According to Merriam-Webster, a harbinger is “something that foreshadows a future event, something that gives an anticipatory sign of what is to come.”
So, now what’s the first phrase that comes to mind if I say “harbinger of _____” ?
Based on a casual poll, it seems that a majority of people answer with something like “harbinger of doom!”, a dark portent to be sure. But, on the other hand, there’s also a substantial minority of people who seem reply with “harbinger of spring!”, a far more cheerful spirit.
This got me thinking. What other harbingers of X are there out there, and are they more positive (like spring) or negative (like doom)? Well, Google autocomplete to the rescue! I went to Google twenty six times, and each time typed in “harbinger of” followed by a letter of the alphabet, and I let Google autocomplete whatever it wanted to, like this:
Here’s the table. In some cases, Google autocomplete didn’t give one clear answer, and so I left that line blank with a [?] note.
|B||Blood soaked rainbows||1|
|G||Good things to come||1|
|H||Hope (#2: haggis)||1|
|J||Justice (#2: joy)||1|
|P||Peace (#2: pestilence)||1|
|T||Things to come||1|
A side note: that whole “harbinger of blood-soaked rainbows” business? That comes from this bit of awesomeness: https://shop.theoatmeal.com/products/the-mantis-shrimp-is-the-harbinger-of-blood-soaked-rainbows-signed-print
So there you have it. If you take Google autocomplete as an accurate representation of totality of human spirit, intention, and our vision for the future, then there is currently an epic, but balanced, struggle between good and evil in our vision of what is yet to come.
That may be true right now, but that doesn’t mean we’re powerless to change it. If you personally choose to use “harbinger of spring” more often than “harbinger of doom”, you’re tipping the scales of the future toward the light, and that seems like a harbinger of peace.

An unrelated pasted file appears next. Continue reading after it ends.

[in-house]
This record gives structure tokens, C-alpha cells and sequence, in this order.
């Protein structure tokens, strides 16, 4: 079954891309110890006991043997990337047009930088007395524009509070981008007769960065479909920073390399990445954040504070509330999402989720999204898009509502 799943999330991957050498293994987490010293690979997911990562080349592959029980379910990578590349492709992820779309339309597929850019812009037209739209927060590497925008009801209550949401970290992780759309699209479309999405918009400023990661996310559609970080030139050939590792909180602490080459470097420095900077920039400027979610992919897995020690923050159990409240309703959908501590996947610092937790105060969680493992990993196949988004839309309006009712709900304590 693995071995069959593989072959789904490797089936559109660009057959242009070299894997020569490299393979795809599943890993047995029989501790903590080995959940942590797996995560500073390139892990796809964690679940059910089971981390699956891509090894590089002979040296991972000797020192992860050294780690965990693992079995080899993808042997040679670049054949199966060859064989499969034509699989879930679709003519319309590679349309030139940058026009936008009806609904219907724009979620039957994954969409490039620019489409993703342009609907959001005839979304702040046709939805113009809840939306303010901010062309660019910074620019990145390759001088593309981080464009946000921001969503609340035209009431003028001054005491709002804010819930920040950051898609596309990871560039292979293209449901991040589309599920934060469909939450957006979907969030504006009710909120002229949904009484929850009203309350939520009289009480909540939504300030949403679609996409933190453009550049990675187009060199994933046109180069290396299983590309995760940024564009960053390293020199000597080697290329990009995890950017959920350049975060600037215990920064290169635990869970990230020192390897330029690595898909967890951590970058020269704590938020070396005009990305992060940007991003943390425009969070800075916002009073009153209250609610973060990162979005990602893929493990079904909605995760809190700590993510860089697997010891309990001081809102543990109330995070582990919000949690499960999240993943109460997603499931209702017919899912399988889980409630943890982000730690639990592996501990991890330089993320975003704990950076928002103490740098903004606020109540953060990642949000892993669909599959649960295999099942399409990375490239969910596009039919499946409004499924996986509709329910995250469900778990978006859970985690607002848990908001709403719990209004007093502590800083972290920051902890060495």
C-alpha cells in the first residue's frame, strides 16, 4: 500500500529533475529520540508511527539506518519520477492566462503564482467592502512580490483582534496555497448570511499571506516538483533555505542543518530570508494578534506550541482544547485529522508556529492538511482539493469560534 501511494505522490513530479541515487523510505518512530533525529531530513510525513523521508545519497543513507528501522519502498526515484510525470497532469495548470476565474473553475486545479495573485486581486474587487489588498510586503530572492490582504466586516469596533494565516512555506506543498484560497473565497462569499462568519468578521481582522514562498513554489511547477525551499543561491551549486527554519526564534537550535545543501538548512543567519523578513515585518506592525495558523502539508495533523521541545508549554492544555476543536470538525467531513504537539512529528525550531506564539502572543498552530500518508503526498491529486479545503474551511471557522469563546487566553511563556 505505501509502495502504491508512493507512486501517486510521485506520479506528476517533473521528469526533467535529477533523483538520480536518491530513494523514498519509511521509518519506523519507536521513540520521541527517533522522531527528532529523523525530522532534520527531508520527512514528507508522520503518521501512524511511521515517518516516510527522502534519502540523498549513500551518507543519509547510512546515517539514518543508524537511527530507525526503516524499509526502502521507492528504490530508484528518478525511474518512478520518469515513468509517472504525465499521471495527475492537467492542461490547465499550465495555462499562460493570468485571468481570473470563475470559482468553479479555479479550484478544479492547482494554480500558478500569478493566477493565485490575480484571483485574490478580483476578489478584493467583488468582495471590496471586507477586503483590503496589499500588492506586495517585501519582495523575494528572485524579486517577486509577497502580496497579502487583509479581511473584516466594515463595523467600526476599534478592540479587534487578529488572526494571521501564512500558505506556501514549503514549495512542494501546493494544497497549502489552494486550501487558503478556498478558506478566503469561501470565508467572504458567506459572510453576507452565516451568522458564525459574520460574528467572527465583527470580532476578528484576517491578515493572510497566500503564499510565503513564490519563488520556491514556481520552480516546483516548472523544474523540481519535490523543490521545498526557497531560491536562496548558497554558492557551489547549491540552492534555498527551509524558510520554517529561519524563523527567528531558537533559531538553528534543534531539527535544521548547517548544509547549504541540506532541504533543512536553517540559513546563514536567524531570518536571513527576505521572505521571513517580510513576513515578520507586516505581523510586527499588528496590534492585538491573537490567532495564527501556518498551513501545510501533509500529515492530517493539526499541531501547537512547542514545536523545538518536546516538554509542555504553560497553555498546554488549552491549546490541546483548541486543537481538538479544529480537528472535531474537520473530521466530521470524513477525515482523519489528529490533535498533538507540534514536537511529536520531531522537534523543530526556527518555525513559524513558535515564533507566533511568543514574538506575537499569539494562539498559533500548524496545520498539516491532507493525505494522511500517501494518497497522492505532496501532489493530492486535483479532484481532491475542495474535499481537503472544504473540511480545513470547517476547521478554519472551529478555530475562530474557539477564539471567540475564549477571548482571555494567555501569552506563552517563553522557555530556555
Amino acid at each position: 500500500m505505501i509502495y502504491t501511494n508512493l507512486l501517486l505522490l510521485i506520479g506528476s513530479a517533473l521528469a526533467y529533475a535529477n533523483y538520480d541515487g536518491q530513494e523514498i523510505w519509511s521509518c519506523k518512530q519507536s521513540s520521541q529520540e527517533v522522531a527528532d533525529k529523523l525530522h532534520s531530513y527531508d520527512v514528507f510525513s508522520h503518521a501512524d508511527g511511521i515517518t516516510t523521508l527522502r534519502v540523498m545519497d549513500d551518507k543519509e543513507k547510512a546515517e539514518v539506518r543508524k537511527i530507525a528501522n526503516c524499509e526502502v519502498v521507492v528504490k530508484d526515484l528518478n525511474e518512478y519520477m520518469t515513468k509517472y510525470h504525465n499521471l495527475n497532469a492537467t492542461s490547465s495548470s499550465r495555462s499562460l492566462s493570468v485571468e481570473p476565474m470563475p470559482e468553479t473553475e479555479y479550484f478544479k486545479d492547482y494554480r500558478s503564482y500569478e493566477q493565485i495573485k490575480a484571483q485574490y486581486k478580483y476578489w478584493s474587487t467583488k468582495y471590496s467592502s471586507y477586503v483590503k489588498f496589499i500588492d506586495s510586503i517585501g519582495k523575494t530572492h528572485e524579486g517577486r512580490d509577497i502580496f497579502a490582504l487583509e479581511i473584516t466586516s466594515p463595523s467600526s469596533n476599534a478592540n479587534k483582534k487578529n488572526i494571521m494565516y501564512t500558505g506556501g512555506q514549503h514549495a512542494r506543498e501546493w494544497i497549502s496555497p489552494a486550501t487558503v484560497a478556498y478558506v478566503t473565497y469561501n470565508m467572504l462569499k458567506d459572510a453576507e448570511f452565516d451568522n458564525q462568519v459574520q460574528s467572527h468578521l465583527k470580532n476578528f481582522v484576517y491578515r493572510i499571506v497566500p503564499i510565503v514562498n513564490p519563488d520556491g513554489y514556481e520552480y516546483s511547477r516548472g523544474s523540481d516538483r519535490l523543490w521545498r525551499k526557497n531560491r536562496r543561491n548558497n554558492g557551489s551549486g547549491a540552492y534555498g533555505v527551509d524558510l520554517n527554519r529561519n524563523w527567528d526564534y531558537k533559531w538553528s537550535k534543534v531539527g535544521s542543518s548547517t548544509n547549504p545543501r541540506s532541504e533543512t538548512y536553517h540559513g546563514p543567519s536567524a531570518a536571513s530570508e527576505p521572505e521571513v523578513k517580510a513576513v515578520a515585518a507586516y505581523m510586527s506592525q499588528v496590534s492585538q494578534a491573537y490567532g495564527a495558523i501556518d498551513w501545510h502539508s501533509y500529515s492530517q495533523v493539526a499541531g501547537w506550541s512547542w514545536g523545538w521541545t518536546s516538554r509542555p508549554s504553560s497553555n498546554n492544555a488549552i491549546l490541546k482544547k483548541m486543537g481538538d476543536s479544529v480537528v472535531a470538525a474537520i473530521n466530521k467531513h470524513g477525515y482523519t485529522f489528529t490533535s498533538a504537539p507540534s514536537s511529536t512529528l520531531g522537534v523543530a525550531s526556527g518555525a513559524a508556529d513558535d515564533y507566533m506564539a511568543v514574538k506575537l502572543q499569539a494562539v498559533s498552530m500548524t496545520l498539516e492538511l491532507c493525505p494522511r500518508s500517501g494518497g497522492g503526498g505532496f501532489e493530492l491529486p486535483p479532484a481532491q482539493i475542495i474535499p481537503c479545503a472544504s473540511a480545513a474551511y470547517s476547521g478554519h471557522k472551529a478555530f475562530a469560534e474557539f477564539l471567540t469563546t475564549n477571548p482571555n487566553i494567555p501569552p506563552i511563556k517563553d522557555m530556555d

This is a 100% recycled yak fur story.
Molly asked me a thoughtful question while I was in the middle of something else and I said “Just a second, I need to rotate my brain.” A moment later, I said OK and she asked me if my brain was all rotated now. I replied, “Well, 82° out of 90°, close enough.” Molly quipped “And since when did you ever do things square?”
But then I nerdsniped myself. I started to wonder about 82° angles. If a polygon with 90° angles is a square, what sort of polygon do you get if you turn 82° at each corner? It’s not one of your basic shapes, because:
- 120° angles make a triangle (3 sides, since 360° ÷ 120° = exactly 3)
- 90º angles make a square (4 sides; 360° ÷ 90° = exactly 4)
- 82° angles make a ??? (?? sides; 360° ÷ 82° = 4.3902439024???)
- 72° angles make a pentagon (5 sides; 360° ÷ 72° = exactly 5)
It must be some kind of … star shape, 82 doesn’t go evenly into 360, which means that you’d have to spirograph-around the circle more than once to come back to where you started.
But what kind of star? How many points would there be on a star with 82° angles at each point? I decided that I had to know, and that I wanted to see what the star looked like, not just find out the numeric answer. The numeric answer is the GCD of 82 and 360, and I could figure that out, but then where’s my picture of the star? I decided to write a quick program to draw stars with angles of ‘N’ degrees at each corner, and to print out how many points there were on the star.
So ten minutes later, I had refreshed my Logo skills. Luckily, Logo is secretly sort of a dialect of LISP, and I’m very comfortable with LISP-like languages. Here’s the code I finally came up with:
to anglestar :angle clearscreen penup forward 150 pendown make "count 1 setheading :angle while (heading > 0) [ forward 200 right :angle setheading round modulo heading 360 make "count sum :count 1 ] forward 200 show :count end anglestar 82
And it printed “180”, meaning that this is a 180-point star. Or, as Molly pointed out, more of a bike wheel than a star really. An imaginary bike wheel.
I decided to try other angles since I now had this great program. With N=80°, you get a nine-pointed star, because 80° x 9 = 720°, which is twice around the 360° circle:
And with N=81° you get a 40-pointed star:
Although as Molly pointed out, this one isn’t really a ‘star’, either. This one is more of an imaginary bicycle gear, a lot like this real 40-toothed bicycle gear:
Oh, and after all this, Molly very patiently re-asked me her original question again, and I answered her without yak-further delay.